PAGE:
Exactly a week ago Kohlberg Kravis Roberts & Co established the price of admission to Treasury Wine Estates’ data room. Today a rival private equity firm demonstrated it is prepared to contemplate paying that price or more.
Last Monday Treasury announced that, after KKR had lifted its indicative offer for the sprawling wine group from $4.70 a share to $5.20 a share, it would allow the group to conduct the due diligence investigation that had been denied it at its opening price.
Today Treasury said it had received another indicative and non-binding proposal from another global private equity investor to acquire all of Treasury’s shares at the same $5.20 a share level as KKR’s proposal. Subject to the negotiation of a confidentiality agreement it too would be allowed access to due diligence.
Speculation of the identity of the 'investor' (which Treasury said had requested be kept confidential for ‘a period of time’) immediately centred on TPG, which is known to have looked closely at Treasury in the past and done a lot of work on a potential offer.
In fact all the major private equity firms would have thick files on Treasury, given the strength of its collection of wine brands (Penfolds in particular) and its history of spluttering performance.
TPG would face a particular issue if it were interested in acquiring Treasury. Post-Prohibition 'tied house' rules in the US provide for a clear separation of supplier of alcoholic products, distributors and retailers.
TPG has interests in US casinos and therefore in venues that are retailers of wine. If it is going to have a tilt at Treasury, however, it would appear reasonable to assume it has a plan to address that issue.
With improving supply-demand fundamentals for premium wines after a decade and a half of excess supply, Treasury’s build-up of a near-$500m store of premium wine inventory and latent profitability and, perhaps, an opportunity to carve Penfolds out of the group the timing appears right for an opportunistic move on the group.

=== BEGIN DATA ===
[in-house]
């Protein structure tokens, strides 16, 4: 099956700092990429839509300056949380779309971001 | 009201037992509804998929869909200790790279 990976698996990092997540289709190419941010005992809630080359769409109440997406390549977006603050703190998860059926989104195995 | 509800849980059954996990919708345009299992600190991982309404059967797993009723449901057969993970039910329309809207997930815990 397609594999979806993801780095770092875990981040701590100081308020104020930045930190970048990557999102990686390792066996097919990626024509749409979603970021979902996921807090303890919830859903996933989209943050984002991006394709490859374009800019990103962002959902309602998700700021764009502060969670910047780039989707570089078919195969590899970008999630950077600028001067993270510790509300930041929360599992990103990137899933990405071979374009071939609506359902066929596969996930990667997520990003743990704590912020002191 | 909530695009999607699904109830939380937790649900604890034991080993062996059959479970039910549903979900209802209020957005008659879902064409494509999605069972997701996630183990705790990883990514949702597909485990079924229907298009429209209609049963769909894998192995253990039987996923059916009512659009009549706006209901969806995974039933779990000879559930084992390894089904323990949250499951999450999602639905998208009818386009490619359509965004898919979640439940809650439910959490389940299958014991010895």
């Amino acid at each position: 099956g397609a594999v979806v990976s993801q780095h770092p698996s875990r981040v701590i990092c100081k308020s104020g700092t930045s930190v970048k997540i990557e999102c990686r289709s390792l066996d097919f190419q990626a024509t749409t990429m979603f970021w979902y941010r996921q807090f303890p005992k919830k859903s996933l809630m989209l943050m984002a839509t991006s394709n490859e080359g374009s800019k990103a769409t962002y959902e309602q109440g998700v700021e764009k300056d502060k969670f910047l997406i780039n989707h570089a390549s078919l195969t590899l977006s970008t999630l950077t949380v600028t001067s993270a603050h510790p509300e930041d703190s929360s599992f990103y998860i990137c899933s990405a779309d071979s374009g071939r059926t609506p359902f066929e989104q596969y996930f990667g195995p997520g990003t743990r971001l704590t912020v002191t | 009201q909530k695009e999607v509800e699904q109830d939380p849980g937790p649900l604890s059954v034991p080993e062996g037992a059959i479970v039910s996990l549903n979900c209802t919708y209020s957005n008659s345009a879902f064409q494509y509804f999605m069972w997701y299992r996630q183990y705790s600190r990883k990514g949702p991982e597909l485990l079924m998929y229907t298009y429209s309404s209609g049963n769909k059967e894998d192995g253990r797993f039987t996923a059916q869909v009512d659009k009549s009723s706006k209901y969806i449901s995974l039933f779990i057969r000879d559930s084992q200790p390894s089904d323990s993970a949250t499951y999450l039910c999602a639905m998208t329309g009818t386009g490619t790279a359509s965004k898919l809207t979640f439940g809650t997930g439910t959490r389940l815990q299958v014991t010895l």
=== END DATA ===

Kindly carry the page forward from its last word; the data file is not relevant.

The timing also doesn't allow Treasury's new chief executive Michael Clarke an opportunity to demonstrate that he can finally extract decent performance from the group's portfolio. Clarke has, in a few months as chief executive, got off to a quite widely-applauded start, but will need some time before the changes he has made show up in Treasury's financial performance.
The KKR camp had believed they had timed their approach well, with the obvious industry players distracted by their own issues, the private equity universe having had plenty of prior opportunities to have a crack at Treasury without anything emerging and Treasury itself having no positive record to point to in defence of its independence.
The moment the Treasury board signalled that $5.20 a share ($3.4bn) was the price at which prospective bidders would get access to due diligence, however, was always going to test that assumption and flush out any prospective counter-bidders. As it has.
An obvious conclusion from the latest development is that Treasury’s days as a listed company are probably numbered.
Unless the private equity firms find something very unpleasant in their due diligence programs that hasn’t yet been publicly disclosed by Treasury there is probably going to be a contest for the board’s support for a scheme of arrangement proposal at something above $5.20 a share.
Even if there weren’t a contest -- even if one of the prospective bidders walked away after kicking Treasury’s tyres -- $5.20 a share is self-evidently a price Treasury directors believed they have to take seriously.
That makes it almost inevitable that ownership of Treasury will change, at least for the next few years before it is recycled as private equity cashes out and it reappears, probably in a rather different form.